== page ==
The life of a goat might be like a dream. It might satisfy our need to connect to nature, but also our more 21st-century animal fantasies: the adoration of avatars, the online cult of teenage “otherkin”, the forms of communication through emoji and animated cartoon animals, all those sweet videos of animals. Writing in Frieze Ana Teixeira Pinto suggests that this contemporary obsession with animals, in internet culture as well as in the art world, might actually constitute a protest of sorts. “With most of us barred from all but a consumptive relation to civil society,” she concludes, “watching animal videos might also be construed as a form of pas¬sive resistance… Replacing an obsolete notion of the ‘human’, perhaps the animal has become the new face of humanity.” It seems that many of us desire to become animals nowadays. Next time one of your Facebook buddies posts a video of a tiny little octopus crawling around somebody’s palm changing colour, or indeed a goat singing a Taylor Swift song, or those delicate fainting goats that collapse en masse just think, maybe they’re not just showing their twee and sensitive side. Maybe they’re outright rejecting their containment inside a human body, and yearning instead for a post-human future as a beast. It’s an enticing form of escapism as it’s so unlike most projections of the future; rather than training as post-human robot pilots or whatever, we would instead degenerate into old mountain-dwelling things with an ancient way of life.

Thwaites himself frames his desire to take a mini-break away from being a person (and all its associated existential terror) as a therapeutic form of transmogrification, as well as a research project. “I think it’s fair to say that it’s a bit crap being human sometimes,” he says. “Not only do you have to worry about external stresses and strains, you’ve also got this whole internal monologue, this internal froth going on. I thought [this project] was an interesting idea and an interesting way to approach the problems of living as a self-conscious being. Basically a way to kind of talk about depression and mental health and things like that from a different perspective.” And in its desire to escape what it is to be human, and vault the constraints of society, his project brings to mind the goat-like satyrs of Ancient Greek and Roman mythology with their lives of sensuousness free from the trappings of civilisation:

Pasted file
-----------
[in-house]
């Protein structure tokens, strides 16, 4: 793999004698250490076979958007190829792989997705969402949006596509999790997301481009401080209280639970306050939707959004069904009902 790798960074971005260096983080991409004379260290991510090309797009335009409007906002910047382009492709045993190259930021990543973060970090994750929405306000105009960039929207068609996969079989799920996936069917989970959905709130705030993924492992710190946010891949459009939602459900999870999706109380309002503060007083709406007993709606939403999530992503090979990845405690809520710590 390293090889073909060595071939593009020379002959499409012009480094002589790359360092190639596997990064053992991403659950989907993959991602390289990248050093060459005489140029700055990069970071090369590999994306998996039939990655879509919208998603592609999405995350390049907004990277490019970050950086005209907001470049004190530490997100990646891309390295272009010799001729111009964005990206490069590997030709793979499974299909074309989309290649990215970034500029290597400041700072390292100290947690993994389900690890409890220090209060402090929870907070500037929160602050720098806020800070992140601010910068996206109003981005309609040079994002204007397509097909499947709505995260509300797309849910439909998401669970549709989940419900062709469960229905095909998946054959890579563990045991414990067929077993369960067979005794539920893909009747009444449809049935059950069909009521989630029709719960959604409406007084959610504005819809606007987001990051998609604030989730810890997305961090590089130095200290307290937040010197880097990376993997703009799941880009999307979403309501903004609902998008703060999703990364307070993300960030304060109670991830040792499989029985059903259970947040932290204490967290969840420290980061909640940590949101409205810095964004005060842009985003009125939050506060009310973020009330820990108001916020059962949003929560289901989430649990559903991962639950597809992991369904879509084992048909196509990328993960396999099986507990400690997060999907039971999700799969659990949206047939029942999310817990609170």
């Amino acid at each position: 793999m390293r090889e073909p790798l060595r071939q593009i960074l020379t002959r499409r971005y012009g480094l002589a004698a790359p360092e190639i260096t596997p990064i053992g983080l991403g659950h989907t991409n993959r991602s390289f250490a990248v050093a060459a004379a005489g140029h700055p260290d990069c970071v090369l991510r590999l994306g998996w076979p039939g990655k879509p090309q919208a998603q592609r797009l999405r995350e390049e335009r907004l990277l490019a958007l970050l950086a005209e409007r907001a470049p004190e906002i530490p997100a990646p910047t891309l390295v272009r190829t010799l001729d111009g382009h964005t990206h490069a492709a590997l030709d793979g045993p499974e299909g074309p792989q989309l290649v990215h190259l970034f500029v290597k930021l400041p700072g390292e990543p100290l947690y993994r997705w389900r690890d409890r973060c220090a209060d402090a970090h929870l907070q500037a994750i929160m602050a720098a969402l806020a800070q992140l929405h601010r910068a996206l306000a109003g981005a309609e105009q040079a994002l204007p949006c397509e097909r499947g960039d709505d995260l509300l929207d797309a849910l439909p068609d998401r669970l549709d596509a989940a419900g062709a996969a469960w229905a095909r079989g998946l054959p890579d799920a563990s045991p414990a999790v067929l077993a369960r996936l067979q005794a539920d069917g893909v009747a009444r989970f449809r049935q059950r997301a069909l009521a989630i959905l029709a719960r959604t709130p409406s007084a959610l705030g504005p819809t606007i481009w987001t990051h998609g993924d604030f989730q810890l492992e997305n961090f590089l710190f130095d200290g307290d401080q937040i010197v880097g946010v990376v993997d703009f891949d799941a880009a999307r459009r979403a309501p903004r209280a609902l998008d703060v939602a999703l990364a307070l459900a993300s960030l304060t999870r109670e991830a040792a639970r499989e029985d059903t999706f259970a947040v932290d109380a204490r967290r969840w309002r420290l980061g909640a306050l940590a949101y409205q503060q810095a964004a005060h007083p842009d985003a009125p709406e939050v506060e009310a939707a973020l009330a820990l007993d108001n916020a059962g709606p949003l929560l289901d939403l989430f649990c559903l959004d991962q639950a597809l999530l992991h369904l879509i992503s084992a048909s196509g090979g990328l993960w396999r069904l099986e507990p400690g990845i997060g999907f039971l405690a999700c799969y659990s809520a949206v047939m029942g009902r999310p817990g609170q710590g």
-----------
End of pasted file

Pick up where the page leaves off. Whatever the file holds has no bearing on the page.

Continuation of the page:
they dance lasciviously around the place playing their flutes, they’re overindulgent lovers of wine and women, and who wouldn’t want that? It’s the sort of lifestyle I imagine Miley Cyrus leading.


In his renowned paper “What is it like to be a bat?” American philosopher Thomas Nagel laments, “If I try to imagine this, I am restricted to the resources of my own mind, and those resources are inadequate to the task… Even if I could by gradual degrees be transformed into a bat, nothing in my present constitution enables me to imagine what the experiences of such a future stage of myself thus metamorphosed would be like. The best evidence would come from the experiences of bats, if we only knew what they were like.” So if we were to live as goats – and according to Thwaites technology has a long, long way to advance until this would really be possible – unfortunately we would never really understand what it’s like to become an animal, only what it’s like to pretend to become an animal. In other words, up in the Swiss Alps we would be an uncomfortable person in goat’s clothing.


Dean Kissick is a writer based in Los Angeles.

Thomas Thwaites’ exhibition Goat Life opened at Studio 1.1, London, on Thursday 3 September